It took two grueling semesters of majoring in design to be faced with the cold, hard truth that it simply wasn’t for me. I changed my major to Fashion Merchandising, got married my Junior year, graduated with a degree in Fine Art and, like many of my fellow classmates, jumped into life rather than a career and repeated aloud while doing the dishes and folding the laundry: “the past five years were not a waste of time and money… the past five years were not a waste of time and money.”
Even without a fancy fashion career or a reason to get in front of the camera, I was absolutely buzzing with ideas and inspiration, but I had no outlet to pour them into. The only time I felt that creative high I craved was when I sat at my computer every morning savoring my cup of decaf and the morning toggle between the eight blogs bookmarked on my homepage. The starting lineup: Cupcakes and Cashmere, Hey Natalie Jean, Gal Meets Glam, The Everygirl, Damsel in Dior, Pink Peonies, Cup of Jo and Apartment Therapy. I was hooked.
Like the young girl wondering what it would feel like to be in the magazines I loved, I began to wonder instead what it would feel like to create content I loved. As a stylist and artist who had lugged a DSLR around everywhere since high school, I was enthralled with the idea of expressing my style and having a voice on my very own corner of the internet. The thought that people would click over to my blog with even half the excitement and attentiveness with which I approached my favorites genuinely made me chuckle at the thought. I decided to do something that was very unlike me and actually do the scary thing I wanted to do while throwing around phrases like, “it can’t hurt to try!” and “what’s the worst that can happen?” (Note: I have never said those things before or since because it’s my core belief that it can hurt to try and the worst that can happen is the worst. Why yes, I am an Ennegram 6.)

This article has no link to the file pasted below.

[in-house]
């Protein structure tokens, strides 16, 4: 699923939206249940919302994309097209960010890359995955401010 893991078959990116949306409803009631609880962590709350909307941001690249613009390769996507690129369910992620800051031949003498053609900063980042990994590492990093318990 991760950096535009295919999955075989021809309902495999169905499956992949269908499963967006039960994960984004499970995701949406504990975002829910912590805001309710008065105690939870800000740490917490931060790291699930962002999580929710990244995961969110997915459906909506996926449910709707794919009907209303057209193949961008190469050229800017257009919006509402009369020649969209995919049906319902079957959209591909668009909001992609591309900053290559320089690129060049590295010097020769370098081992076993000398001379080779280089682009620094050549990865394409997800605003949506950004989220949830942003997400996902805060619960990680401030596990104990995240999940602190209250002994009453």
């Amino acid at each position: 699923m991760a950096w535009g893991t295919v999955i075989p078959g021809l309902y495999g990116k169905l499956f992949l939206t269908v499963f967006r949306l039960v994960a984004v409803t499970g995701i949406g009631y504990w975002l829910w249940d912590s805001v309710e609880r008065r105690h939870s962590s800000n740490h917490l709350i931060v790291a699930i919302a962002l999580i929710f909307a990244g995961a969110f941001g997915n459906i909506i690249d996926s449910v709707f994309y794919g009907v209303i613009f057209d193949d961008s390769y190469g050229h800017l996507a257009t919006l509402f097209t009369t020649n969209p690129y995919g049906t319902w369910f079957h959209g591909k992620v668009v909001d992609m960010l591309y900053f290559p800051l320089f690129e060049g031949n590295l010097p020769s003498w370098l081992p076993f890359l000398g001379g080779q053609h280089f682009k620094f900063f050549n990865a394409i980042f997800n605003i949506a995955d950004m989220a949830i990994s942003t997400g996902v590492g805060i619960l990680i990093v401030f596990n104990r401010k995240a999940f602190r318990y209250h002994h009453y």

I had been forced to create a blog by my college Marketing professor years before and got into the habit of posting life updates and Polyvore collages here and there for a few years, but I decided to jump in with both feet in 2017. I rebranded, devoted countless hours to studying ‘How to Start Your Blog’ YouTube channels and read every HTML article on the internet. I listened to countless hours of digital marketing podcasts and pretty much memorized Goal Digger podcast episodes start to finish. I had a logo made, asked a friend to pull together a quick website and by August, Gold & Graphite was born.